Let me stress again before I continue: Pillars of Eternity is hard. It has brutal difficulty spikes. It doesn’t pander to you. It treats you like an adult and doesn’t hold your hand. Not even for a split-second. Heck, there are barely even any tutorials for some of the most basic important stuff, but that’s Pillars' thing. In the same way that it’s also Dark Souls' thing too. And in the same way that most of the games in the late 90s were. It’s old skool by design, and old skool by nature.

While the difficulty and straightforward nature of the game we can get behind, the difficulty spikes we cannot. Playing on normal – the game’s reviewer’s go to difficulty for video games – we hit multiple difficulty spikes throughout the game. Early on you can venture into areas inhabited by high level enemies, which is understandable, but after 40 hours on a main story quest, hitting an insane difficulty spike is another thing. The fact the game doesn’t really let you flee from combat too means you’re effectively facing certain death when this happens. Which is highly annoying when you take into consideration that the game has permadeath.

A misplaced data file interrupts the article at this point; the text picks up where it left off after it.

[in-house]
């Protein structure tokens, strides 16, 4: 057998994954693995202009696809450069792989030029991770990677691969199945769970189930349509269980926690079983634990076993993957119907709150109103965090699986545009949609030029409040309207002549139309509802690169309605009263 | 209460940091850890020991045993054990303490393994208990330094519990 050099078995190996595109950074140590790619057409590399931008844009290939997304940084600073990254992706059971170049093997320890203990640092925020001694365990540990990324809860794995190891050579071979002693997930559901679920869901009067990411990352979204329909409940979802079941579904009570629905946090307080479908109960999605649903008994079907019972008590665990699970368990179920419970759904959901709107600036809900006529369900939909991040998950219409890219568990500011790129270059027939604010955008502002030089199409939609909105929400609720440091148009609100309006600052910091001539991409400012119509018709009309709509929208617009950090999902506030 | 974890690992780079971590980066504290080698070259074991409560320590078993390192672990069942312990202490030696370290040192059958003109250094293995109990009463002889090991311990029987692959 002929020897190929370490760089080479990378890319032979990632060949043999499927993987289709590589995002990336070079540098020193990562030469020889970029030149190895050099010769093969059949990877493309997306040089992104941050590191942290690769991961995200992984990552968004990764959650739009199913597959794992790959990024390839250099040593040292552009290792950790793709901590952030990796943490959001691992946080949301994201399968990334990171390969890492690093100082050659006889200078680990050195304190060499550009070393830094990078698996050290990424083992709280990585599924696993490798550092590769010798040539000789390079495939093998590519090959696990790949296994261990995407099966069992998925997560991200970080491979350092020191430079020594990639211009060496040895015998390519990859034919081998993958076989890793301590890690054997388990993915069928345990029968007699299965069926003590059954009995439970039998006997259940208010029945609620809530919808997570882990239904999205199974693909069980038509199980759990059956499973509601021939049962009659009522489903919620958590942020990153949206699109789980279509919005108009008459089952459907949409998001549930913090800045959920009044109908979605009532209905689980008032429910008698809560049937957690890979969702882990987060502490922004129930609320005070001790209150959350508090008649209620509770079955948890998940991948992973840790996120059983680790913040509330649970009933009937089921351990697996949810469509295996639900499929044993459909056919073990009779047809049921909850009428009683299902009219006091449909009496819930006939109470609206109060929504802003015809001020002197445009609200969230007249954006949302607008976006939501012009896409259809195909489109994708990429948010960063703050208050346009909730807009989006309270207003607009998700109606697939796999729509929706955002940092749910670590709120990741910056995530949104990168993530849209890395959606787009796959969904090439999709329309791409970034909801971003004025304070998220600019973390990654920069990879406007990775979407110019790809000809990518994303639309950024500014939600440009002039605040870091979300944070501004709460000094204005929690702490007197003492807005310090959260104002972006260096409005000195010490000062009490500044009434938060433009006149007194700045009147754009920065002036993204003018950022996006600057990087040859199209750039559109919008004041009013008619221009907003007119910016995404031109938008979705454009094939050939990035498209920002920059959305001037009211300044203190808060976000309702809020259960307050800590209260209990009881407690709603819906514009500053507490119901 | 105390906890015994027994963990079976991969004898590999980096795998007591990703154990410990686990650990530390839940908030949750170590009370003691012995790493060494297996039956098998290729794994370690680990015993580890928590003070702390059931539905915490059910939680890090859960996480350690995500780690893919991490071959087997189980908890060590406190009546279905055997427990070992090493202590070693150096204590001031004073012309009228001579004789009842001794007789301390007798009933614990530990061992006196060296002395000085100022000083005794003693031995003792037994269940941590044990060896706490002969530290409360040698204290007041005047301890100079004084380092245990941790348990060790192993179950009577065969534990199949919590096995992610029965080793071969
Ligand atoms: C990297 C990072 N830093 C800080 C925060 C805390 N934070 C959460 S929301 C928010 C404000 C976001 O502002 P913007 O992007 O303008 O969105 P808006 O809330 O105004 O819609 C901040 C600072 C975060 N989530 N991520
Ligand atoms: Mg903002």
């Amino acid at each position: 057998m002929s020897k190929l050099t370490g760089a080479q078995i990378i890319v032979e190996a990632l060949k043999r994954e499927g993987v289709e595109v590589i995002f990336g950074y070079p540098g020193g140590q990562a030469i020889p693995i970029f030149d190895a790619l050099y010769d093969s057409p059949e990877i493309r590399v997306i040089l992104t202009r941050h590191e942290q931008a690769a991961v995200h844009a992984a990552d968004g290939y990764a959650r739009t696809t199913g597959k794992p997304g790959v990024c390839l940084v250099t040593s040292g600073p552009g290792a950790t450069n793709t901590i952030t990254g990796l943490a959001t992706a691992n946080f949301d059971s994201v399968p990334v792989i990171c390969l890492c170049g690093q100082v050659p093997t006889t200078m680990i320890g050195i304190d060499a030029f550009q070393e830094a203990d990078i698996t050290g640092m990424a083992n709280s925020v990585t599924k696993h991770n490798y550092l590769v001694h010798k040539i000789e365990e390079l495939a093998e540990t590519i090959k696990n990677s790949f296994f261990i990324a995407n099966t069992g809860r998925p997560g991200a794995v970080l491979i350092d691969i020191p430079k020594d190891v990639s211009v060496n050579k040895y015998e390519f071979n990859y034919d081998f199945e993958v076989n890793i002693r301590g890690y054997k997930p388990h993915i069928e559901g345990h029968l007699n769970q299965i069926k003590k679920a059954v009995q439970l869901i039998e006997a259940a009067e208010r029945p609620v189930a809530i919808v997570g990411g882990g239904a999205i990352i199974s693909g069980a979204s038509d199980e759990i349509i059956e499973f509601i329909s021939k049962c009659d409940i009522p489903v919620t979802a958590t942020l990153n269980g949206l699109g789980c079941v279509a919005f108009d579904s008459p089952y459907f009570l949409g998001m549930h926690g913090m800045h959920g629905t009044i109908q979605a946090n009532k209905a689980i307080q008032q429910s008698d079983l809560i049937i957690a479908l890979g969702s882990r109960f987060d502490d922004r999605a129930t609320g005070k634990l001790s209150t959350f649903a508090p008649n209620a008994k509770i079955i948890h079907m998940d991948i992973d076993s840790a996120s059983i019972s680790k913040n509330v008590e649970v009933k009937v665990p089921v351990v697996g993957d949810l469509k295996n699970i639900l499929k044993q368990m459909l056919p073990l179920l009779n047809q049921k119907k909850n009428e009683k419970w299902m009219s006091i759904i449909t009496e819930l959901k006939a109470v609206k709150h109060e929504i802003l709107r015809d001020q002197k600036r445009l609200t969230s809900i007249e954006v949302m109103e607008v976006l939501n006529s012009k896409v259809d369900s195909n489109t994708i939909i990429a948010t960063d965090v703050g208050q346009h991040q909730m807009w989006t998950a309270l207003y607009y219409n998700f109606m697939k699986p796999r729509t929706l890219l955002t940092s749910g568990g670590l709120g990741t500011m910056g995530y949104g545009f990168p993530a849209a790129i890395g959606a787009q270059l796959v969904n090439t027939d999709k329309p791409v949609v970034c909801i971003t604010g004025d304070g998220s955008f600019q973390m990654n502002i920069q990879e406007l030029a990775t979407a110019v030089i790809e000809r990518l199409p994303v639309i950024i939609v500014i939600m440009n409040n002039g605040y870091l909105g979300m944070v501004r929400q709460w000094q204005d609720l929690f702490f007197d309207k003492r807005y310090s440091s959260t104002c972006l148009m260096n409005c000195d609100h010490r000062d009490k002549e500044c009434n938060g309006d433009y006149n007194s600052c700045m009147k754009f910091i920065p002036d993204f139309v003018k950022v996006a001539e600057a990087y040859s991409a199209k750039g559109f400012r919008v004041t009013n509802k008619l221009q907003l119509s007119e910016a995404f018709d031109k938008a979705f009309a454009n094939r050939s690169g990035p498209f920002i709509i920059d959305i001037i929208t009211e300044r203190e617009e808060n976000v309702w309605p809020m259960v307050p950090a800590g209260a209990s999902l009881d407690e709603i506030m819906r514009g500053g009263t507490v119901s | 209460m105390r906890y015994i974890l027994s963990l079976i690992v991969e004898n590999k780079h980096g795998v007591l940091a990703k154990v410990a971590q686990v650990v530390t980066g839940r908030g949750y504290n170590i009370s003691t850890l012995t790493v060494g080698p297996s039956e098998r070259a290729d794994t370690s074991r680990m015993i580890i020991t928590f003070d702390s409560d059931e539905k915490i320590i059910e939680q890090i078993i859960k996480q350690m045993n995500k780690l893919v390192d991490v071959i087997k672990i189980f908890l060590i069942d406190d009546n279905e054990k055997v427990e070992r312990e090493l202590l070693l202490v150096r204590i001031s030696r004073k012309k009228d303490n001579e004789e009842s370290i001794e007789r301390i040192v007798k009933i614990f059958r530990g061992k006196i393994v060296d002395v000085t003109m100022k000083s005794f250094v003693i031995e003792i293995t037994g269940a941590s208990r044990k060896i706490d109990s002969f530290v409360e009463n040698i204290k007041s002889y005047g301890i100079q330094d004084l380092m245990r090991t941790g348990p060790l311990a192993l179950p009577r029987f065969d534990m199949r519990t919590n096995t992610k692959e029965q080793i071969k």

"Careful, Pillars of Eternity has friendly fire... eek!"

Pillars of Eternity is a traditional rock, paper and scissors class-based RPG where you can customise anything, from your look, your background and your teammates – that latter assertion is no exaggeration either, if you don’t like the actual teammates that Obsidian has built for you, then you can build your own. Literally. It’s a game that gives you complete control over your experience, from your look, your playstyle, your teammates, your reputation, how you tackle various situations and so on. Want to be a benevolent hero? You can. Want to be a vindictive killer who's only looking out for number one? You can do that too. If you want to be a little from column A and a little from column B, that door stands open for you as well.